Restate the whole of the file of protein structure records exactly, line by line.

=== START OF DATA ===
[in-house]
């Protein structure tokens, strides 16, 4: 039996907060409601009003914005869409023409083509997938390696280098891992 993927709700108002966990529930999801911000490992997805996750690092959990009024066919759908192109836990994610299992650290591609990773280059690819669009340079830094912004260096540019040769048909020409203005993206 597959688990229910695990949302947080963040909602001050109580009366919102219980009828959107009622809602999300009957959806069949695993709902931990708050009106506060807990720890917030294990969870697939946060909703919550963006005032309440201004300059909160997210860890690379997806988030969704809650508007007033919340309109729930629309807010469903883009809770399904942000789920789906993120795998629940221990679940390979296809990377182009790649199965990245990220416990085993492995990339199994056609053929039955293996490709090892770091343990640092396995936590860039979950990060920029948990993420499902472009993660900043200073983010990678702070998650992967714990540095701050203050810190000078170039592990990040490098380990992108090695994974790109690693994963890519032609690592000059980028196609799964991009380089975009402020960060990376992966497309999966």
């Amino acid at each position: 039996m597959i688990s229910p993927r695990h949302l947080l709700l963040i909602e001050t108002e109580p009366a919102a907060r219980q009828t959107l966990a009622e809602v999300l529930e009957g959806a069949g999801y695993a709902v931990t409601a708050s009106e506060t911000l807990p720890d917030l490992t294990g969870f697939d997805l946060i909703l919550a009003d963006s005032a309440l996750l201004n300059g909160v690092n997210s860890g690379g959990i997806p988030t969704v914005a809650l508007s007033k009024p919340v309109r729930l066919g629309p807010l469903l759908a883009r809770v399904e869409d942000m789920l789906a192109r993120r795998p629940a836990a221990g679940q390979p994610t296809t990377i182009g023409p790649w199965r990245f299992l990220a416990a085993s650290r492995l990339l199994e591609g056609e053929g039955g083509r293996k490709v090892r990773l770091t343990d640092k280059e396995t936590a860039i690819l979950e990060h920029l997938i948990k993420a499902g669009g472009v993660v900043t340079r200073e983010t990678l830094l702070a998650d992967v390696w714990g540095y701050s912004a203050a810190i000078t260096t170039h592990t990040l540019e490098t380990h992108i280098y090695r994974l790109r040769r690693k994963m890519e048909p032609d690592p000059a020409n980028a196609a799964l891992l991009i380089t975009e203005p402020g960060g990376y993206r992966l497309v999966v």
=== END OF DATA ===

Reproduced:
[in-house]
């Protein structure tokens, strides 16, 4: 039996907060409601009003914005869409023409083509997938390696280098891992 993927709700108002966990529930999801911000490992997805996750690092959990009024066919759908192109836990994610299992650290591609990773280059690819669009340079830094912004260096540019040769048909020409203005993206 597959688990229910695990949302947080963040909602001050109580009366919102219980009828959107009622809602999300009957959806069949695993709902931990708050009106506060807990720890917030294990969870697939946060909703919550963006005032309440201004300059909160997210860890690379997806988030969704809650508007007033919340309109729930629309807010469903883009809770399904942000789920789906993120795998629940221990679940390979296809990377182009790649199965990245990220416990085993492995990339199994056609053929039955293996490709090892770091343990640092396995936590860039979950990060920029948990993420499902472009993660900043200073983010990678702070998650992967714990540095701050203050810190000078170039592990990040490098380990992108090695994974790109690693994963890519032609690592000059980028196609799964991009380089975009402020960060990376992966497309999966």
């Amino acid at each position: 039996m597959i688990s229910p993927r695990h949302l947080l709700l963040i909602e001050t108002e109580p009366a919102a907060r219980q009828t959107l966990a009622e809602v999300l529930e009957g959806a069949g999801y695993a709902v931990t409601a708050s009106e506060t911000l807990p720890d917030l490992t294990g969870f697939d997805l946060i909703l919550a009003d963006s005032a309440l996750l201004n300059g909160v690092n997210s860890g690379g959990i997806p988030t969704v914005a809650l508007s007033k009024p919340v309109r729930l066919g629309p807010l469903l759908a883009r809770v399904e869409d942000m789920l789906a192109r993120r795998p629940a836990a221990g679940q390979p994610t296809t990377i182009g023409p790649w199965r990245f299992l990220a416990a085993s650290r492995l990339l199994e591609g056609e053929g039955g083509r293996k490709v090892r990773l770091t343990d640092k280059e396995t936590a860039i690819l979950e990060h920029l997938i948990k993420a499902g669009g472009v993660v900043t340079r200073e983010t990678l830094l702070a998650d992967v390696w714990g540095y701050s912004a203050a810190i000078t260096t170039h592990t990040l540019e490098t380990h992108i280098y090695r994974l790109r040769r690693k994963m890519e048909p032609d690592p000059a020409n980028a196609a799964l891992l991009i380089t975009e203005p402020g960060g990376y993206r992966l497309v999966v």